- Benchmark gauge climbs from 3 1/2-year low as crude surges
- Speculations grows that Asia, Europe central banks will act
Asian stocks rose, with the regional benchmark index heading for its biggest advance since September, following a rally in U.S. shares and oil amid optimism that policy makers in Europe and Asia will step in with more stimulus measures.
The MSCI Asia Pacific Index surged 3.7 percent to 118.68 as of 4:22 p.m. in Hong Kong, poised for the second-largest gain since 2009 after reaching a 3 1/2-year low on Thursday. The gauge pared its third weekly loss, to 1.2 percent. Japanese shares advanced the most in four months, with investors buying into a bear market to cover short positions, and Hong Kong’s benchmark index climbed from a six-year low. Energy shares soared with crude futures.
Equities were boosted by the prospects of central bank actions across the globe. The European Central Bank said it may bolster support as soon as March, while China’s vice president Li Yuanchao said the government is willing to intervene to tamp down market volatility. The Nikkei reported that the Bank of Japan, which meets next week, is considering steps to counter the hit to inflation of crude’s slide.
“The cavalry might be coming to the rescue in terms of the central banks starting to sound more dovish,” Shane Oliver, head of investment strategy in Sydney at AMP Capital Investors Ltd., which oversees about $120 billion, said on Bloomberg TV. “There’s a little bit of light at the end of the tunnel. We’ve probably seen the worst and by the end of the year things will be a lot brighter than they are now.”
Global equities halted losses Thursday on the brink of a bear market. The MSCI All-Country World Index has dropped 19 percent from a record high in May, amid plunging energy prices, rising U.S. interest rates and concern over China’s ability to manage a transition to services-led growth.
The Topix index jumped 5.6 percent, the most since Sept. 9 and paring its worst monthly loss since October 2008. The Nikkei 225 Stock Average soared 5.9 percent. The Japanese gauges fell into a bear market this week. The Topix’s 14-day relative strength index closed at 21.29 Thursday, below the level of 30 that some traders say indicates shares will rise, while bearish bets on Tokyo’s stock exchange accounted for more than 40 percent of total trading value that same day.
“We’re seeing short squeeze galore,” said Mikey Hsia, a trader at Sunrise Brokers LLP in Hong Kong. “Much of this is technical. Japan has had big moves for three days in a row now -- it’s becoming common.”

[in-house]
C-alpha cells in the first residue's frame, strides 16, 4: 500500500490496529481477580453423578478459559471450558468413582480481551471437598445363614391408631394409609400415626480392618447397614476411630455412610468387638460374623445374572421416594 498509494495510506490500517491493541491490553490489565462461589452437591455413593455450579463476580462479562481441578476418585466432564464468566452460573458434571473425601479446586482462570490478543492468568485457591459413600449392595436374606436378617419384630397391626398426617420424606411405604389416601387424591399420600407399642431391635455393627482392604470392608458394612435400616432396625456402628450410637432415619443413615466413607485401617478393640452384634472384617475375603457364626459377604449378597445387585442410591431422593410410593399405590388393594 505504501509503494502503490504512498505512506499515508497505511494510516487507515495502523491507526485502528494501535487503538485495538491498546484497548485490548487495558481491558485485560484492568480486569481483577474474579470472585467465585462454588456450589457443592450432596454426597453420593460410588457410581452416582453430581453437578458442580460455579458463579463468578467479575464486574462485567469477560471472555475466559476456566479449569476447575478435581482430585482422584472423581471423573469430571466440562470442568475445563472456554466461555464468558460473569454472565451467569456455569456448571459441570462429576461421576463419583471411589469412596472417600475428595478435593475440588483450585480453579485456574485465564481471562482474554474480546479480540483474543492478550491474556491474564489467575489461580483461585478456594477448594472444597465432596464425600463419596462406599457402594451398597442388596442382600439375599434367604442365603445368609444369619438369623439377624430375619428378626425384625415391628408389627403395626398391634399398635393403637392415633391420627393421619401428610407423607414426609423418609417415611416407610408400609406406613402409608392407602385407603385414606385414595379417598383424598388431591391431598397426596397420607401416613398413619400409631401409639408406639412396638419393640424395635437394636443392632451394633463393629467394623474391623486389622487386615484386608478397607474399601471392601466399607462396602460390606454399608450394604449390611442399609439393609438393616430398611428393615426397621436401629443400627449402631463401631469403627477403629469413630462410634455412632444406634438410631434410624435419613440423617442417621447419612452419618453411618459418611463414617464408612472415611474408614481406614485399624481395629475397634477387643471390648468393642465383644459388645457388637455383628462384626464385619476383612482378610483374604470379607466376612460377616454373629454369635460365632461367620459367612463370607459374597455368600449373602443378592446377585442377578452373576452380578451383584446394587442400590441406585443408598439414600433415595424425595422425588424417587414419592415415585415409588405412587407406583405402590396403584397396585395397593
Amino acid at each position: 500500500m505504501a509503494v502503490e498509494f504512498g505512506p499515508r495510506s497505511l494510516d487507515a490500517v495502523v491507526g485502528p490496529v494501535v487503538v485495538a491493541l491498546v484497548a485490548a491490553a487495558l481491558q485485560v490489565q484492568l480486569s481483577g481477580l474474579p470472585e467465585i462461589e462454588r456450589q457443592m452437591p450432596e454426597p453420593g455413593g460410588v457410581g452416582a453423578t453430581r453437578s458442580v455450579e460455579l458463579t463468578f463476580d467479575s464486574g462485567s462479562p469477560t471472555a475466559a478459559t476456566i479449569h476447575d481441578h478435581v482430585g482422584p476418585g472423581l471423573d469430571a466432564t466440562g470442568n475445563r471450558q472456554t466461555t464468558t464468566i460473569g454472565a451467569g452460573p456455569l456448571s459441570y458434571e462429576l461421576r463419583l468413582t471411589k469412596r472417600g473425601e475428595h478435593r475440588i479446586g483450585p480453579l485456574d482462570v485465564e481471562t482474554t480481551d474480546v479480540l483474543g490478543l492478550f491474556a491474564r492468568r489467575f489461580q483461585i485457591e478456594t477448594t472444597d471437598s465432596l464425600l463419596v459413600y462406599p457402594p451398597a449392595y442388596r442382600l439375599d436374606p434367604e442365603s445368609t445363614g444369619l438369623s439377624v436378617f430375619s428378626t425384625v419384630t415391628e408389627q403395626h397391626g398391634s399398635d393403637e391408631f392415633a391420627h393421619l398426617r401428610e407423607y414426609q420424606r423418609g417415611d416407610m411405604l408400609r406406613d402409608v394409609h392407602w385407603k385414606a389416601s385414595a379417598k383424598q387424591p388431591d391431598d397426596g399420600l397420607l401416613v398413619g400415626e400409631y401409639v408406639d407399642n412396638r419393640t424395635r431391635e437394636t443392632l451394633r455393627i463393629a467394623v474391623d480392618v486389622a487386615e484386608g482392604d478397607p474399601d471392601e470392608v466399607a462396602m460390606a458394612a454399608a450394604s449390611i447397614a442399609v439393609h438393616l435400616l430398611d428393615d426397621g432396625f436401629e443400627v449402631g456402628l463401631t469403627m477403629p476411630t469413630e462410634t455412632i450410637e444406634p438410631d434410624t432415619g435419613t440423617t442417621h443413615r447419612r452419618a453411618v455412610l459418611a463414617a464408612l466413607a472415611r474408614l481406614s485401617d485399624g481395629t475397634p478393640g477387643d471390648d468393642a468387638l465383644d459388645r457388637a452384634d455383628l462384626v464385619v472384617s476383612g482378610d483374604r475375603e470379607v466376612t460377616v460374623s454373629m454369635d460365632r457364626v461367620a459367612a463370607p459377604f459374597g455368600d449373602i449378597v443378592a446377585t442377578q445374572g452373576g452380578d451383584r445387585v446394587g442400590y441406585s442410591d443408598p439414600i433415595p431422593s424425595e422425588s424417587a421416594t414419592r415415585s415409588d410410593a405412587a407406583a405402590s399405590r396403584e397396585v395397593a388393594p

South Korea’s Kospi index climbed 2.1 percent, its biggest gain since September. New Zealand’s benchmark gauge added 0.7 percent and Australia’s S&P/ASX 200 Index increased 1.1 percent. Taiwan’s Taiex index jumped 1.2 percent. Singapore’s Straits Times Index advanced 2.1 percent, its best performance since October.
Hong Kong stocks rebounded Friday after falling below the value of their net assets for the first time since 1998 on Thursday as concerns over capital outflows and China’s economic slowdown sent the benchmark index deeper into a bear market. The Hang Seng Index jumped 2.9 percent.
Chinese stocks rallied as energy producers surged on higher oil prices and after the government signaled it will curb overcapacity in industries such as coal that have been dragging down economic growth. The Shanghai Composite Index rose 1.3 percent, while the Hang Seng China Enterprises Index climbed 3.4 percent.
China is in a natural growth transition, and neither the nation’s yuan policy nor its slumping equities should be a big concern to global investors, said Heather Arnold, the director of research at Templeton Global Advisors Ltd. Her view contradicts that of billionaire investor George Soros, who believes the world’s second largest economy is facing a hard landing, a slump that will worsen global deflationary pressures, drag down stocks and boost U.S. government bonds.
Sharp Corp. jumped 3.1 percent in Tokyo, extending Thursday’s 5.8 percent gain, after reports Taiwan’s Foxconn Technology Co. will offer $5.3 billion to acquire the struggling Japanese electronics company. Treasury Wine Estates Ltd. surged 17 percent in Sydney after the owner of the Penfolds and Wolf Blass brands posted earnings that beat analyst estimates. Keppel Corp. added 5 percent as Daiwa Securities Co. and UOB-Kay Hian Holdings Ltd. raised their ratings after the world’s biggest oil-rig builder reported profit that surpassed analyst estimates.
E-mini futures on the Standard & Poor’s 500 Index added 1.1 percent. The underlying index rose 0.5 percent Thursday, recovering from a 21-month low, as energy shares rallied with oil. West Texas Intermediate surged 3.6 percent on Friday, after a 4.2 percent advance the previous day.
European stocks jumped by the most in a month as ECB President Mario Draghi said downside risks to the euro-area economy have increased since the year began, and the central bank may need to bolster its stimulus programs as soon as March amid rising concerns about the recovery.